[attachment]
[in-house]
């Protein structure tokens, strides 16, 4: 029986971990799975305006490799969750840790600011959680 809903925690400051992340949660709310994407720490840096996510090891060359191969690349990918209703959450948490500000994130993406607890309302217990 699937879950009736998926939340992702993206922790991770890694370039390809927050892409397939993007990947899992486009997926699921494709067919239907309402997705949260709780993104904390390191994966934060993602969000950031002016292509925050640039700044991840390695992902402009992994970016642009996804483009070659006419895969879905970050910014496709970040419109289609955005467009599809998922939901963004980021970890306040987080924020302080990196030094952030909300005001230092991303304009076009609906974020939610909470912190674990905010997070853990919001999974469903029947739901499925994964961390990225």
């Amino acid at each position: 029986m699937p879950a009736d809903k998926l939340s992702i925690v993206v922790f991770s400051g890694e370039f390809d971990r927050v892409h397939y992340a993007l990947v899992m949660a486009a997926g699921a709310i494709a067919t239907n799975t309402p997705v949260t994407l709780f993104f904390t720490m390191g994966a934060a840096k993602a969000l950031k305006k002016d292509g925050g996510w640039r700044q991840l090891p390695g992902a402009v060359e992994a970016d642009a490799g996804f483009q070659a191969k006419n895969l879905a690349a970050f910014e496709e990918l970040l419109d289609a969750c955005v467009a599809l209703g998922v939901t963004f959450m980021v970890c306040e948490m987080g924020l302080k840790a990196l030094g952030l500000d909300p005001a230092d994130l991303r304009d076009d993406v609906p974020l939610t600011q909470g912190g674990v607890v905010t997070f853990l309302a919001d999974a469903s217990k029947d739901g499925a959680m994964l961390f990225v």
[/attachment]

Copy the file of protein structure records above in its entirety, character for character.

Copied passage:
[in-house]
């Protein structure tokens, strides 16, 4: 029986971990799975305006490799969750840790600011959680 809903925690400051992340949660709310994407720490840096996510090891060359191969690349990918209703959450948490500000994130993406607890309302217990 699937879950009736998926939340992702993206922790991770890694370039390809927050892409397939993007990947899992486009997926699921494709067919239907309402997705949260709780993104904390390191994966934060993602969000950031002016292509925050640039700044991840390695992902402009992994970016642009996804483009070659006419895969879905970050910014496709970040419109289609955005467009599809998922939901963004980021970890306040987080924020302080990196030094952030909300005001230092991303304009076009609906974020939610909470912190674990905010997070853990919001999974469903029947739901499925994964961390990225």
């Amino acid at each position: 029986m699937p879950a009736d809903k998926l939340s992702i925690v993206v922790f991770s400051g890694e370039f390809d971990r927050v892409h397939y992340a993007l990947v899992m949660a486009a997926g699921a709310i494709a067919t239907n799975t309402p997705v949260t994407l709780f993104f904390t720490m390191g994966a934060a840096k993602a969000l950031k305006k002016d292509g925050g996510w640039r700044q991840l090891p390695g992902a402009v060359e992994a970016d642009a490799g996804f483009q070659a191969k006419n895969l879905a690349a970050f910014e496709e990918l970040l419109d289609a969750c955005v467009a599809l209703g998922v939901t963004f959450m980021v970890c306040e948490m987080g924020l302080k840790a990196l030094g952030l500000d909300p005001a230092d994130l991303r304009d076009d993406v609906p974020l939610t600011q909470g912190g674990v607890v905010t997070f853990l309302a919001d999974a469903s217990k029947d739901g499925a959680m994964l961390f990225v």